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Protesters, medical professionals, and political opponents take part in a demonstration demanding the resignation of President Jovenel Moise in the Haitian capital in Port-au-Prince on October 30, 2019.

Protesters, medical professionals, and political opponents take part in a demonstration demanding the resignation of President Jovenel Moise in the Haitian capital in Port-au-Prince on October 30, 2019. (Photo: Valerie Baeriswyl/AFP/Getty Images)

Haitians Reject Their President's Call for US Intervention as Island Nation Protests Continue

"We are strong people. We can take care of ourselves."

Eoin Higgins

Despite demands this week from street protesters in Haiti that the U.S. government to stay out of the nation's affairs, the Trump administration announced Friday it was stepping in with fresh aid requested by the Caribbean nation's embattled President Jovenel Moïse—the main target of the uprising's anger.

The Haitian government's request for the aid was confirmed by Moïse in an interview with Radio Metropole on Monday. 

"We are in a difficult time," said Moïse. 

But the protests seem unlikely to stop any time soon. Andre Michel, leader of the Popular and Democratic Sector opposition coalition, said October 23 that demonstrations and unrest would continue until there was a political shift.

"There will be a real political battle," said Michel, adding, "The whole country will rise."

Michel's promise appeared to be borne out Wednesday as doctors and medical professionals were the latest professional group to join the countrywide demonstrations and call for self-determination.

"We are demanding the international community step back," said one doctor. "We are strong people. We can take care of ourselves."

Protests against Moïse exploded in October after over a year of unrest aimed at the country's corruption, economic instability, and the Haitian president's perceived kowtowing to western imperial powers—especially the U.S. Among the complaints from demonstrators was Moïse's decision in January to join the U.S. and other members of the Organization of American States in a vote condemning Venezuelan President Nicolás Maduro.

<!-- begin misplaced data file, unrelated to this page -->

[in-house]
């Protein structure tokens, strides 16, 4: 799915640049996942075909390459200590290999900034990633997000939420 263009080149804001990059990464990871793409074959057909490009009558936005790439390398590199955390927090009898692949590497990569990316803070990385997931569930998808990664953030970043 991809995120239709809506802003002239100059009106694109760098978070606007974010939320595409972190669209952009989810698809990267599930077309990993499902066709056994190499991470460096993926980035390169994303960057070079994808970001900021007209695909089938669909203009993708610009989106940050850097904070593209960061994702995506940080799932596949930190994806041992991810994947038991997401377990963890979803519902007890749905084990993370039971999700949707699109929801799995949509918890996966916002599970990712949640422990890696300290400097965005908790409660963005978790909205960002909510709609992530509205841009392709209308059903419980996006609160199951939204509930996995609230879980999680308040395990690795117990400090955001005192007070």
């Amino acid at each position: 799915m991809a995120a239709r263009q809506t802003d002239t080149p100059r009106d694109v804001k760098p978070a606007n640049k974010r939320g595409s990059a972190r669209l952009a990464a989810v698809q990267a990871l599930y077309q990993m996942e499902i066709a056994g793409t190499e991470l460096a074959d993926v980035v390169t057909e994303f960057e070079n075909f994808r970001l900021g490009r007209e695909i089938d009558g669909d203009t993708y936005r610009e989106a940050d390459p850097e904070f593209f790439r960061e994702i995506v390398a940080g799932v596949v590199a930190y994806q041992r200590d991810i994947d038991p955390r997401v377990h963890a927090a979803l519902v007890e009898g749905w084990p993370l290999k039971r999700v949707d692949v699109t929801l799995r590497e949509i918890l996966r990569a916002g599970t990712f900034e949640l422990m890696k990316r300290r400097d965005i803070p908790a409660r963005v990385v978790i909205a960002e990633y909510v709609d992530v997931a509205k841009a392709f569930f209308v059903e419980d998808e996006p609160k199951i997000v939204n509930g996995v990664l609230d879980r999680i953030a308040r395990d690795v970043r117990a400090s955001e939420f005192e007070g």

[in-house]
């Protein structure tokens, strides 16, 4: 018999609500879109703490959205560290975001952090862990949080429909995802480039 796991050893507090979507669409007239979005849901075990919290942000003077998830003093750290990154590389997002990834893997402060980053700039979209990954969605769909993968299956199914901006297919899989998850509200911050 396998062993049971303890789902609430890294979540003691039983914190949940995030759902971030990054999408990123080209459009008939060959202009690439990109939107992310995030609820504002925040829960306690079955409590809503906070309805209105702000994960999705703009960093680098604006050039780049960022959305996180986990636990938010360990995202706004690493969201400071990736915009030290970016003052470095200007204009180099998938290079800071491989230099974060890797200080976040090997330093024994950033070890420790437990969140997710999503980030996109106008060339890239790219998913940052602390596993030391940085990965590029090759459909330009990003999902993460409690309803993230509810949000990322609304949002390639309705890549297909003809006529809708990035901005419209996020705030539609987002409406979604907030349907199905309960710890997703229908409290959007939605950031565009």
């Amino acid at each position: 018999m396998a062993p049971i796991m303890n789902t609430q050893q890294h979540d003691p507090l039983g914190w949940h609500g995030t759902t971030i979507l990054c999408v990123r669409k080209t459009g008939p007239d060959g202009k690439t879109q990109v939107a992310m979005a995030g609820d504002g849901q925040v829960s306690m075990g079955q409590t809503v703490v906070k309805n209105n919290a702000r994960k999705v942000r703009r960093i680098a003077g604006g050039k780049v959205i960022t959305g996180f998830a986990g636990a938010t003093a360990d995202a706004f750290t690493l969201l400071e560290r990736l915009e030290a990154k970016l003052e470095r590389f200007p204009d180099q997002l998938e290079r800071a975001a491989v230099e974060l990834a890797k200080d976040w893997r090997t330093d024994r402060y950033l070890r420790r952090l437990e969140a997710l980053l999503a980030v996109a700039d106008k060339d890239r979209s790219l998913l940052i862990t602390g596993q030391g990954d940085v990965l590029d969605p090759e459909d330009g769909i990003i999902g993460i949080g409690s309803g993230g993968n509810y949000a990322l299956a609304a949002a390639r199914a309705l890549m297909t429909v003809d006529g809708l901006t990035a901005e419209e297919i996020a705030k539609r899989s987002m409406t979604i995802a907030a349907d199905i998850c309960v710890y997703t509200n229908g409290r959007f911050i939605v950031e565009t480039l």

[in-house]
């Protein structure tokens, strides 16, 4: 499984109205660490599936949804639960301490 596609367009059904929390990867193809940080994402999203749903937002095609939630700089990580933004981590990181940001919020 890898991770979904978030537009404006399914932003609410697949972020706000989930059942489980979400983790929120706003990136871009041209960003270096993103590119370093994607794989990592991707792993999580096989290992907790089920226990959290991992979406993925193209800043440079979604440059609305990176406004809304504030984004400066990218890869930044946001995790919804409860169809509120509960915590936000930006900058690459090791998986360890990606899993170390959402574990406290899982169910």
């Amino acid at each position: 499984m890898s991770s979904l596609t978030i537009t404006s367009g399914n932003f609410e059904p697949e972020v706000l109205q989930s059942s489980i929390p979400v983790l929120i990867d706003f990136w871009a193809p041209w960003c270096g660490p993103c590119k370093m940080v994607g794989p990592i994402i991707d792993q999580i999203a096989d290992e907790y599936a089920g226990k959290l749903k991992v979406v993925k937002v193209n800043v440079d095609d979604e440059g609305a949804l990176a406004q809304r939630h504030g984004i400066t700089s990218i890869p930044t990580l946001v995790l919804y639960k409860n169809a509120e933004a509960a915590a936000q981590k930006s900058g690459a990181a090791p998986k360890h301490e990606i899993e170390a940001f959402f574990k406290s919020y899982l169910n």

A government crackdown on the demonstrations earned the Haitian government criticism on Thursday from human rights advocacy group Amnesty International, which called for restraint.

"The images that we have verified shed light on human rights violations by the Haitian authorities," said the group's Americas director Erika Guevara-Rosas. "The security forces under the command of President Jovenel Moïse have used excessive force. Such incidents must be investigated promptly, thoroughly, and effectively."

"President Moïse must take urgent measures to ensure people protesting against his government can do so safely, without putting their lives at risk," Guevara-Rosas continued. "The police must stop using firearms carrying live ammunition in the context of protests and take particular measures to guarantee the safety of journalists covering the political and human rights situation in Haiti."

Calls for Moïse to step down or be removed from office are growing. 

"Almost all sectors of Haitian society have coalesced to denounce his ineptitude," Vania André, editor-in-chief of The Haitian Times, wrote in a letter to The New York Times on Monday. "Anything other than a formal impeachment proceeding against him is a direct assault on the will of the people and on democracy."

Protesters on Wednesday made clear that Moïse's removal was just part of the solution to the country's woes.

"It's not only a question of demanding the president to step down," said one doctor. "The president represents the bourgeois class that's totally against the masses; this oligarch-controlled model is one that thrives on misery and exclusion."

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